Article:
Dmexco Vs. Cannes: No Naked People Having Sex And Way More Ad Tech Geeks

Unlike iProspect President Ben Wood who has been to both Cannes and Dmexpo, I went to neither this year. But I have been to Cannes in the past. Sadly, though, I missed witnessing this year's display of public nudity and sex at Cannes -- which, thanks toAdWeek's David Griner, is now etched in the minds of all to relish for time immemorial.

In a The Drum column, Wood compares and contrasts Cannes and Dmexco because, well, the Cannes vs. SXSW thing has already been done to death. He notes the major differences between the two events are, in a nutshell, flash versus substance; my words, not his. 

He notes, "Cannes is a self-proclaimed 'festival' -- a celebration of creativity and groundbreaking advertising agency output (primarily creative output, and to a lesser extent media & 'digital'). At the heart of Cannes are awards and grand presentations, which are largely dominated by agencies and their people,that recognize this focus."

Of Dmexpo, he wrote: "Dmexco is the opposite. An event (less a festival, more an expo) dedicated and built out of the advertising technology and marketing technology arena, a celebration of the science not the art, proudly geeky, un-obsessed with incumbent models and ways of working. There is no inward facing focus on the 'work,' there are no awards and most interestingly there is a refreshingly non-agency-centric agenda."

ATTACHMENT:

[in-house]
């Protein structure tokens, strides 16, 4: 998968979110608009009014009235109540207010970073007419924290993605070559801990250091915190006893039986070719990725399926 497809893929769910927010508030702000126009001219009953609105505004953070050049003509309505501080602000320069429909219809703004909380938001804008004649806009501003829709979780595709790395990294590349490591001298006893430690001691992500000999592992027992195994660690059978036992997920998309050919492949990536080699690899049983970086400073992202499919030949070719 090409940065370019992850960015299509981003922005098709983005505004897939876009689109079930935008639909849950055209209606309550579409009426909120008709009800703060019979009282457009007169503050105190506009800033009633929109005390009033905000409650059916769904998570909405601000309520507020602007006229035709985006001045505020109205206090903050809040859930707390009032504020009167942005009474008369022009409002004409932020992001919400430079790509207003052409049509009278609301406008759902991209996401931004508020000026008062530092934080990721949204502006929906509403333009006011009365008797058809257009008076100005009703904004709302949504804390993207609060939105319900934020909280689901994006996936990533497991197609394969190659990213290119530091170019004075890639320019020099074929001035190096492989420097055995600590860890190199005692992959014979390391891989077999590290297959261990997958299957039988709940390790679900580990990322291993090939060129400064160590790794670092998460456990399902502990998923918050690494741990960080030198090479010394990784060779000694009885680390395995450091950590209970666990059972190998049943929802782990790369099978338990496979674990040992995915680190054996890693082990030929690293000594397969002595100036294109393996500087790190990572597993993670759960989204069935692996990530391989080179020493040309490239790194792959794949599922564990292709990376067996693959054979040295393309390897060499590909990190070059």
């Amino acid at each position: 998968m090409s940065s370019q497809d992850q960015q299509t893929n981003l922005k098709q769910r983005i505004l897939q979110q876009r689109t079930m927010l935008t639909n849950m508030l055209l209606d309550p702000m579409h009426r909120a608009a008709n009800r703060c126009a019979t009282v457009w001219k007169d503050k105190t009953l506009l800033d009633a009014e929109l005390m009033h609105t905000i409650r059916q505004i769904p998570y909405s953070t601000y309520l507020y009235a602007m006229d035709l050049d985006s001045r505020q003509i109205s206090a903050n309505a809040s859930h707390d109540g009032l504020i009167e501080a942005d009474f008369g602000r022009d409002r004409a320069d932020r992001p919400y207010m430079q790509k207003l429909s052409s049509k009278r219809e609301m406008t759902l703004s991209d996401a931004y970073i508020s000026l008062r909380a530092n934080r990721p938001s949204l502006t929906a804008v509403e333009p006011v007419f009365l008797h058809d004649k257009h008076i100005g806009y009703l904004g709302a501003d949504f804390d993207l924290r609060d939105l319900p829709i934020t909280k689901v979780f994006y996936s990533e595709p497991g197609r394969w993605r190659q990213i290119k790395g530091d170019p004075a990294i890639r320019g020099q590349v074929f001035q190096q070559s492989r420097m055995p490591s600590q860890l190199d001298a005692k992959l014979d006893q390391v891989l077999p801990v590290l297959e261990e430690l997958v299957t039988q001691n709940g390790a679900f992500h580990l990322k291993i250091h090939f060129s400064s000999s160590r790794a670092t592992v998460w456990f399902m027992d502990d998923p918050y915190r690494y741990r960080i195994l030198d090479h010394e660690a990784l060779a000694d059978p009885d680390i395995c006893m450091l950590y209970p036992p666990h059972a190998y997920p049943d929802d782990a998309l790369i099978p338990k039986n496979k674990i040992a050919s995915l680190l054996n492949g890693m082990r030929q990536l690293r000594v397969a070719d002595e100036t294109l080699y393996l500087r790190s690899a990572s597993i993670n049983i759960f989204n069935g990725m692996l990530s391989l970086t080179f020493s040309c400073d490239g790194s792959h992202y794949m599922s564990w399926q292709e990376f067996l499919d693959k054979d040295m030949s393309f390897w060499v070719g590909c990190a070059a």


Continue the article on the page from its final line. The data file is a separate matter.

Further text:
Essentially, Cannes is for creatives and Dmexo is for ad tech geeks. But for both events, things are changing. In recent years, ad tech companies have become ever more prevalent at Cannes and agency and marketing types have been increasingly spotted at Dmexco. 

Of this shift, Wood wrote: "The balance between the two sides appears to be equalizing over time; there were more agencies, and agency leaders at Dmexco this year than ever before (even Sir Martin took to the stage), and Cannes is more and more focused on innovation, technology and disruption every year."

All I can really say is that if the geeks behind ad blocking don't somehow come to terms with the creatives behind everything they block, there will be no ad business left and no ad conferences to compare and contrast.

IAB President and CEO Randall Rothenberg took a stance on ad blocking in an Ad Age column calling some ad-blocking providers "unethical technology companies seeking to divert ad spending into their own pockets." He laid out a four-point solution to the problem which essentially asks all involved parties to bite the hands which feed them in order to solve the problem. 

Anyway, it would appear we will be hearing a lot more about Dmexco in the coming years. Not that that is really going to have much effect on the rose-fueled, ego-maniacal  escapades which occur during Cannes every year because, after all, who wants to sit around and listen to a bunch of geeks pontificate about the latest tech when you can bask in the sun on a yacht and satiate yourself in the glamor of an industry that wishes it were Hollywood



Next story loading loading..